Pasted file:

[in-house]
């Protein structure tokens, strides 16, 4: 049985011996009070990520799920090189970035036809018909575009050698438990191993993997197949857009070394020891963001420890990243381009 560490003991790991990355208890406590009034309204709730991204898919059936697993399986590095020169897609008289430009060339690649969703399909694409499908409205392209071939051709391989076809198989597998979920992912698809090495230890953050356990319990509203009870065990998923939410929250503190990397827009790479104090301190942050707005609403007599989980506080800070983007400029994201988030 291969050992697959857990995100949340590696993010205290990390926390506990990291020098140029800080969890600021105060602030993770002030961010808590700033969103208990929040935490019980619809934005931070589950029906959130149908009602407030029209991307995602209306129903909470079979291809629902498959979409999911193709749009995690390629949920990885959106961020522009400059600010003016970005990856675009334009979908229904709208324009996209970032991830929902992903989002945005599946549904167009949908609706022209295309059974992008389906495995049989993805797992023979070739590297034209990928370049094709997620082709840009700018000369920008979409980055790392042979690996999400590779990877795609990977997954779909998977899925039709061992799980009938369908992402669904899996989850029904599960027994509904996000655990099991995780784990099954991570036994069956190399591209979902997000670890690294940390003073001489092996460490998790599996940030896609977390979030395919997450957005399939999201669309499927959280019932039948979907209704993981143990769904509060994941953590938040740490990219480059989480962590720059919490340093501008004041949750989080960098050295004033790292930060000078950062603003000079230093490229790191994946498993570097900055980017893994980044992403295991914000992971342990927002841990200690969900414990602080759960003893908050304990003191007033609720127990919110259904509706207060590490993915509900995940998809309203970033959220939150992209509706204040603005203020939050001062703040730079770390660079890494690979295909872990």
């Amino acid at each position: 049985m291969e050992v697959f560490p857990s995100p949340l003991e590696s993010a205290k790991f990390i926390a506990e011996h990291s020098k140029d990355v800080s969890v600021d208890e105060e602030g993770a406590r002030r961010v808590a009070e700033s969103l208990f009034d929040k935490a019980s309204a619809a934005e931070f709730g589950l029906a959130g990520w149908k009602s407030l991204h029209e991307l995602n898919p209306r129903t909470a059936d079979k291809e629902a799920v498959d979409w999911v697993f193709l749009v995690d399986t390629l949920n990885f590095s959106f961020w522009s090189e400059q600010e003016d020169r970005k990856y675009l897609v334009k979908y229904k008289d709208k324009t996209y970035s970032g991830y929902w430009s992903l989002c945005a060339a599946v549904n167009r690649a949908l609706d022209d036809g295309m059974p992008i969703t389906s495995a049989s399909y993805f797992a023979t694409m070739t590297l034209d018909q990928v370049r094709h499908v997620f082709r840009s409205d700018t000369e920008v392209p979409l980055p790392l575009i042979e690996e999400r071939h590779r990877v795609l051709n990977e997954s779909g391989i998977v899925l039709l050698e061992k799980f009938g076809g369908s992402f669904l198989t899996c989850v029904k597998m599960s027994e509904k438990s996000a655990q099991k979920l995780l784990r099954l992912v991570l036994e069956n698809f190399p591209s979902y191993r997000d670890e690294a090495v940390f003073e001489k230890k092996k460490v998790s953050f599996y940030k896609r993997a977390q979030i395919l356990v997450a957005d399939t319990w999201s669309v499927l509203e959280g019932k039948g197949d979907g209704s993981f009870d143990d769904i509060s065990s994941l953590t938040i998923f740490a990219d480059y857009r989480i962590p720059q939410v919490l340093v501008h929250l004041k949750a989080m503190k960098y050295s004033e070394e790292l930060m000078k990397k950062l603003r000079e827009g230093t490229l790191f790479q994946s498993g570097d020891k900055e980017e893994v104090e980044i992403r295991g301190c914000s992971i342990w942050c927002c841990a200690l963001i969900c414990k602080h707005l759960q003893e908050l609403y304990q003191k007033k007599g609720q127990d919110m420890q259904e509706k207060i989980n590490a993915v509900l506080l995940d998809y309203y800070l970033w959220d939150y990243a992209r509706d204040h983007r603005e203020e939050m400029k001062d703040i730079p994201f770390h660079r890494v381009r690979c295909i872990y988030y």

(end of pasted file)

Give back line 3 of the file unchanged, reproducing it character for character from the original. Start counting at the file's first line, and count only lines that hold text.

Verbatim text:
């Amino acid at each position: 049985m291969e050992v697959f560490p857990s995100p949340l003991e590696s993010a205290k790991f990390i926390a506990e011996h990291s020098k140029d990355v800080s969890v600021d208890e105060e602030g993770a406590r002030r961010v808590a009070e700033s969103l208990f009034d929040k935490a019980s309204a619809a934005e931070f709730g589950l029906a959130g990520w149908k009602s407030l991204h029209e991307l995602n898919p209306r129903t909470a059936d079979k291809e629902a799920v498959d979409w999911v697993f193709l749009v995690d399986t390629l949920n990885f590095s959106f961020w522009s090189e400059q600010e003016d020169r970005k990856y675009l897609v334009k979908y229904k008289d709208k324009t996209y970035s970032g991830y929902w430009s992903l989002c945005a060339a599946v549904n167009r690649a949908l609706d022209d036809g295309m059974p992008i969703t389906s495995a049989s399909y993805f797992a023979t694409m070739t590297l034209d018909q990928v370049r094709h499908v997620f082709r840009s409205d700018t000369e920008v392209p979409l980055p790392l575009i042979e690996e999400r071939h590779r990877v795609l051709n990977e997954s779909g391989i998977v899925l039709l050698e061992k799980f009938g076809g369908s992402f669904l198989t899996c989850v029904k597998m599960s027994e509904k438990s996000a655990q099991k979920l995780l784990r099954l992912v991570l036994e069956n698809f190399p591209s979902y191993r997000d670890e690294a090495v940390f003073e001489k230890k092996k460490v998790s953050f599996y940030k896609r993997a977390q979030i395919l356990v997450a957005d399939t319990w999201s669309v499927l509203e959280g019932k039948g197949d979907g209704s993981f009870d143990d769904i509060s065990s994941l953590t938040i998923f740490a990219d480059y857009r989480i962590p720059q939410v919490l340093v501008h929250l004041k949750a989080m503190k960098y050295s004033e070394e790292l930060m000078k990397k950062l603003r000079e827009g230093t490229l790191f790479q994946s498993g570097d020891k900055e980017e893994v104090e980044i992403r295991g301190c914000s992971i342990w942050c927002c841990a200690l963001i969900c414990k602080h707005l759960q003893e908050l609403y304990q003191k007033k007599g609720q127990d919110m420890q259904e509706k207060i989980n590490a993915v509900l506080l995940d998809y309203y800070l970033w959220d939150y990243a992209r509706d204040h983007r603005e203020e939050m400029k001062d703040i730079p994201f770390h660079r890494v381009r690979c295909i872990y988030y």